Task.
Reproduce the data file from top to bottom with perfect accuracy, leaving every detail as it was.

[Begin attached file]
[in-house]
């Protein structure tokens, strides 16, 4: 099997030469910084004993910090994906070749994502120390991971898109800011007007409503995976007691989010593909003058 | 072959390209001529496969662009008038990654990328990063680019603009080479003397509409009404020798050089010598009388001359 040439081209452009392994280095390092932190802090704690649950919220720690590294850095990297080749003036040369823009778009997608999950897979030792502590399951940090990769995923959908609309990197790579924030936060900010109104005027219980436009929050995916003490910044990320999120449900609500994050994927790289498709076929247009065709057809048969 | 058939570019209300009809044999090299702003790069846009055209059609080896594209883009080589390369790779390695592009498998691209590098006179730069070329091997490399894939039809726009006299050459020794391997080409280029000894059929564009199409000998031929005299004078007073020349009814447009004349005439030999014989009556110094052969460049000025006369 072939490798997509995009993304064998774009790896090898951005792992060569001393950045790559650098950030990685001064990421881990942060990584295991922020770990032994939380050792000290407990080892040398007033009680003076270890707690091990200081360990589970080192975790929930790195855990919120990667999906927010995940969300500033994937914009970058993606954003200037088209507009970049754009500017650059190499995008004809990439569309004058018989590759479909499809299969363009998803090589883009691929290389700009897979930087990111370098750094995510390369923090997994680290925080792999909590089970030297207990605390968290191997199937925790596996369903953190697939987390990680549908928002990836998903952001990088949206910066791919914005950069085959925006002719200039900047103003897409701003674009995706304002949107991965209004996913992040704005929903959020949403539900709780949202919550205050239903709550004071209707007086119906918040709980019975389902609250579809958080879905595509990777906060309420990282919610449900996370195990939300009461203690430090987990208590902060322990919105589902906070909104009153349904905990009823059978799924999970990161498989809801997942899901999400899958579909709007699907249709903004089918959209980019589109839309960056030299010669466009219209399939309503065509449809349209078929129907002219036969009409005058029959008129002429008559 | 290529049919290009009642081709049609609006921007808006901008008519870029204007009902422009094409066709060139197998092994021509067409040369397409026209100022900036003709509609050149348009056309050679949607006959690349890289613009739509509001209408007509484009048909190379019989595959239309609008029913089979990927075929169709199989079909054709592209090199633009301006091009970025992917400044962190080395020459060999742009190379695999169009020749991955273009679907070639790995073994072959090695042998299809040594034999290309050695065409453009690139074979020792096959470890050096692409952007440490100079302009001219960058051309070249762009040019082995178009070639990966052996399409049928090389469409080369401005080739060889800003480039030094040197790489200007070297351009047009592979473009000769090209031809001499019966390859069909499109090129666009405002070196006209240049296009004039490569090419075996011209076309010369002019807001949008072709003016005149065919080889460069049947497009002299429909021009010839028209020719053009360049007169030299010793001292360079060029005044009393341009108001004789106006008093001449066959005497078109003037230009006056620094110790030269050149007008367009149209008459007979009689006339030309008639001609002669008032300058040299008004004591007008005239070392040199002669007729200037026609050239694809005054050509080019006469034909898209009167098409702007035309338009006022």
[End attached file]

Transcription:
[in-house]
């Protein structure tokens, strides 16, 4: 099997030469910084004993910090994906070749994502120390991971898109800011007007409503995976007691989010593909003058 | 072959390209001529496969662009008038990654990328990063680019603009080479003397509409009404020798050089010598009388001359 040439081209452009392994280095390092932190802090704690649950919220720690590294850095990297080749003036040369823009778009997608999950897979030792502590399951940090990769995923959908609309990197790579924030936060900010109104005027219980436009929050995916003490910044990320999120449900609500994050994927790289498709076929247009065709057809048969 | 058939570019209300009809044999090299702003790069846009055209059609080896594209883009080589390369790779390695592009498998691209590098006179730069070329091997490399894939039809726009006299050459020794391997080409280029000894059929564009199409000998031929005299004078007073020349009814447009004349005439030999014989009556110094052969460049000025006369 072939490798997509995009993304064998774009790896090898951005792992060569001393950045790559650098950030990685001064990421881990942060990584295991922020770990032994939380050792000290407990080892040398007033009680003076270890707690091990200081360990589970080192975790929930790195855990919120990667999906927010995940969300500033994937914009970058993606954003200037088209507009970049754009500017650059190499995008004809990439569309004058018989590759479909499809299969363009998803090589883009691929290389700009897979930087990111370098750094995510390369923090997994680290925080792999909590089970030297207990605390968290191997199937925790596996369903953190697939987390990680549908928002990836998903952001990088949206910066791919914005950069085959925006002719200039900047103003897409701003674009995706304002949107991965209004996913992040704005929903959020949403539900709780949202919550205050239903709550004071209707007086119906918040709980019975389902609250579809958080879905595509990777906060309420990282919610449900996370195990939300009461203690430090987990208590902060322990919105589902906070909104009153349904905990009823059978799924999970990161498989809801997942899901999400899958579909709007699907249709903004089918959209980019589109839309960056030299010669466009219209399939309503065509449809349209078929129907002219036969009409005058029959008129002429008559 | 290529049919290009009642081709049609609006921007808006901008008519870029204007009902422009094409066709060139197998092994021509067409040369397409026209100022900036003709509609050149348009056309050679949607006959690349890289613009739509509001209408007509484009048909190379019989595959239309609008029913089979990927075929169709199989079909054709592209090199633009301006091009970025992917400044962190080395020459060999742009190379695999169009020749991955273009679907070639790995073994072959090695042998299809040594034999290309050695065409453009690139074979020792096959470890050096692409952007440490100079302009001219960058051309070249762009040019082995178009070639990966052996399409049928090389469409080369401005080739060889800003480039030094040197790489200007070297351009047009592979473009000769090209031809001499019966390859069909499109090129666009405002070196006209240049296009004039490569090419075996011209076309010369002019807001949008072709003016005149065919080889460069049947497009002299429909021009010839028209020719053009360049007169030299010793001292360079060029005044009393341009108001004789106006008093001449066959005497078109003037230009006056620094110790030269050149007008367009149209008459007979009689006339030309008639001609002669008032300058040299008004004591007008005239070392040199002669007729200037026609050239694809005054050509080019006469034909898209009167098409702007035309338009006022």